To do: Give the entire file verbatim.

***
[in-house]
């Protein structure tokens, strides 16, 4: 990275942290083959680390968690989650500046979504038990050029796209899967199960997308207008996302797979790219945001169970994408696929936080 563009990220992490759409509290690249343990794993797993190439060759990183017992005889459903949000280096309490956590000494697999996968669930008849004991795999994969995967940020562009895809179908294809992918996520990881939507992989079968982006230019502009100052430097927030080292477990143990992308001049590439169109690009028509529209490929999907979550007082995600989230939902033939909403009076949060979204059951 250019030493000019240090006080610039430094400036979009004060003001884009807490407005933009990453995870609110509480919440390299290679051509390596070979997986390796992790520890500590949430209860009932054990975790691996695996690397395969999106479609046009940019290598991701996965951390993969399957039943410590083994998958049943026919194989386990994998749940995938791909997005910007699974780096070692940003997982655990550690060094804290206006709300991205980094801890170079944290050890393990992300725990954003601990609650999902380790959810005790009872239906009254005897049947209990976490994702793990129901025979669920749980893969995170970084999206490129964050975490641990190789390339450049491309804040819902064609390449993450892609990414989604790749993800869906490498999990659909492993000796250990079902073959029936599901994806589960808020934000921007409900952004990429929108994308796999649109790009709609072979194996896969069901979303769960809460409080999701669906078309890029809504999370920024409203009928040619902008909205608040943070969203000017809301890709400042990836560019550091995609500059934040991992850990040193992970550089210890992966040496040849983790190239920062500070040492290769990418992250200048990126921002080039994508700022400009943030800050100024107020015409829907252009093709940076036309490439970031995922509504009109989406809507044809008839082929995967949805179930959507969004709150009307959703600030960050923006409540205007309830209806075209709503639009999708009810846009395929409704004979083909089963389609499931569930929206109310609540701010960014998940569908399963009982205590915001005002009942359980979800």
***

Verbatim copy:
[in-house]
């Protein structure tokens, strides 16, 4: 990275942290083959680390968690989650500046979504038990050029796209899967199960997308207008996302797979790219945001169970994408696929936080 563009990220992490759409509290690249343990794993797993190439060759990183017992005889459903949000280096309490956590000494697999996968669930008849004991795999994969995967940020562009895809179908294809992918996520990881939507992989079968982006230019502009100052430097927030080292477990143990992308001049590439169109690009028509529209490929999907979550007082995600989230939902033939909403009076949060979204059951 250019030493000019240090006080610039430094400036979009004060003001884009807490407005933009990453995870609110509480919440390299290679051509390596070979997986390796992790520890500590949430209860009932054990975790691996695996690397395969999106479609046009940019290598991701996965951390993969399957039943410590083994998958049943026919194989386990994998749940995938791909997005910007699974780096070692940003997982655990550690060094804290206006709300991205980094801890170079944290050890393990992300725990954003601990609650999902380790959810005790009872239906009254005897049947209990976490994702793990129901025979669920749980893969995170970084999206490129964050975490641990190789390339450049491309804040819902064609390449993450892609990414989604790749993800869906490498999990659909492993000796250990079902073959029936599901994806589960808020934000921007409900952004990429929108994308796999649109790009709609072979194996896969069901979303769960809460409080999701669906078309890029809504999370920024409203009928040619902008909205608040943070969203000017809301890709400042990836560019550091995609500059934040991992850990040193992970550089210890992966040496040849983790190239920062500070040492290769990418992250200048990126921002080039994508700022400009943030800050100024107020015409829907252009093709940076036309490439970031995922509504009109989406809507044809008839082929995967949805179930959507969004709150009307959703600030960050923006409540205007309830209806075209709503639009999708009810846009395929409704004979083909089963389609499931569930929206109310609540701010960014998940569908399963009982205590915001005002009942359980979800």